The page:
'The company in normally the best judge of what it should deduct for depreciation. If it did not think it necessary to provide more for depreciation it cannot ask for adjustments now at this stage....There appears to be no room on the language of the provision to make the adjustment required by the assessee.'
14. Now this finding of the Income-tax Tribunal is contrary to the findings and observations of this court in Navmital C. Jhaveri v. Commissioner of Income-tax and Commissioner of Income-tax v. P. K. Badiani.
15. In the above first case the assessee had admitted that in the accounts maintained by the company having regard to certain provisions of the Electricity Supply Act the depreciation was calculated and stated at much lower rate than allowed to it under the Income-tax Act with the result that in the balance-sheets of the company the general reserve fund was shown at a larger figure than the income resulted having regard to the rate of depreciation granted under the Income-tax Act and in the previous assessment orders. The submission was that as regards the question that had arisen under section 12(1B) read with section 2(6A)(e) the true amount of the accumulated profits was liable to ascertained on the footing of the depreciation calculated at the rates permitted under the Income-tax Act and accordingly granted in the previous assessment orders. The submissions of the assessee were accepted by this court. The finding of the court was that for the purpose of calculating the profits within the meaning of the phrase 'accumulated profits' under section 2(6A)(e), an allowance for depreciation should be made by way of a deduction at the rates provided for by the Income-tax Act itself. The contrary contention made to the effect that the accumulated profits were liable to be ascertained on the basis of the depreciation calculated in the balance-sheets of the assessee-company was rejected by the court. The observation of the court in that connection at page 587 was as follows :
'Unless such depreciation is set apart, the gross profits will contain an element within them which is really of a capital nature....In short provision for depreciation is of a capital nature and is intended to replace the capital which is lost by wear and tear.'
16. In the case of P. K. Badiani, the finding of the court was :
'...when arriving at the profits for that period the amount of depreciation has to be deducted, because the amount of the value lost by depreciation is a capital loss which must be replaced first as otherwise the initial capital would, to that extent, incorrectly and falsely be converted into and treated as profits.'
17. We are bound to follow the findings made by this court in the above two decisions as regards the true meaning and construction of the phrase 'accumulated profits' in section 2(6A)(e). We are, therefore, bound to hold that the Income-tax Tribunal in this case was entirely wrong in rejecting the contention made by the assessee that from the figure of reserve fund mentioned in the balance-sheet the true amount of depreciation allowed in accordance with the rates prescribed under the Income-tax Act and accordingly by the assessment orders previously made was liable to be deducted. There is no dispute in this case that if the depreciation thus granted in accordance with the income-tax rates was deducted from the figure of reserve fund arrived at after deducting the above sum of Rs. 1,35,330 there would be left nothing by way of reserve fund. Under the circumstances the true position in the present case was that in respect of the loans of Rs. 2,55,135 advanced by the company to the assessee which could be considered as dividend under section 2(6A)(e) there was no accumulated profits with the company and the same could, therefore, not be considered dividend and income of the assessee.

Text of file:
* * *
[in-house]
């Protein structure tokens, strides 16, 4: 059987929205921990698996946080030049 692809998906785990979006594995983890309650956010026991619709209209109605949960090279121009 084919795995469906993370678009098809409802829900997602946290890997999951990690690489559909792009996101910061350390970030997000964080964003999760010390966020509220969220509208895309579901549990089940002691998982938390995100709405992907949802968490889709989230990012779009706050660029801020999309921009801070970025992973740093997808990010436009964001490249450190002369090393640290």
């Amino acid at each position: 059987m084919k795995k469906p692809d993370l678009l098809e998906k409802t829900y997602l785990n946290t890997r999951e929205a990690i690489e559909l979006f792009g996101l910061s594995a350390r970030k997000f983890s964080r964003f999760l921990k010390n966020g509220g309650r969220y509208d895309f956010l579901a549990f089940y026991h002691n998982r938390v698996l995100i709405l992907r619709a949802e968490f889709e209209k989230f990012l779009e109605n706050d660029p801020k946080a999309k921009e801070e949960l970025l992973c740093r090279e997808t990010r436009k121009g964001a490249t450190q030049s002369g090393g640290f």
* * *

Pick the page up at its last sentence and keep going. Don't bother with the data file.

18. Mr. Hajarnavis has attempted to make arguments before us for submitting that the meaning of the phrase 'accumulated profits' in section 2(6A)(e) as ascertained in the above two decisions of the Division Benches of this court was not correct. In this connection the attempt was to refer us to the decision of the High Court of Calcutta in the case of Commissioner of Income-tax v. Sri Bhibhuti Bhusan Dutt, and some observation of the Supreme Court in the case of Kesoram Industries and Cotton Mills Ltd. v. Commissioner of Wealth-tax. We were informed by Mr. Hajarnavis that we were bound to follow the findings of this court in the above referred two cases and we were not prepared to go into the details of the above two decisions for making a finding that was contrary to the observations of this court in the above two cases. This is not to state that the observations in the above two cases are sufficient to enable the revenue to submit that the findings made by this court in the above two cases are incorrect. We have, however, recorded this for the benefit of the revenue in the higher court.
19. Having regard to what is discussed above our answers to the questions in this reference are as follows :
Our answer to question No. 1 is that the sum of Rs. 2,55,135 was a loan but it could not be treated as dividend and income because this was not paid out of accumulated profits.
20. As regards question No. 2, the answer is :
The phrase 'accumulated profits' does not mean profits as disclosed by the company's balance-sheet. The profits disclosed would be subject to adjustment and the depreciation as granted in accordance with the rates prescribed by the Income-tax Act would have to deducted for ascertaining the accumulated profits.
21. The revenue will pay the costs of the assessee.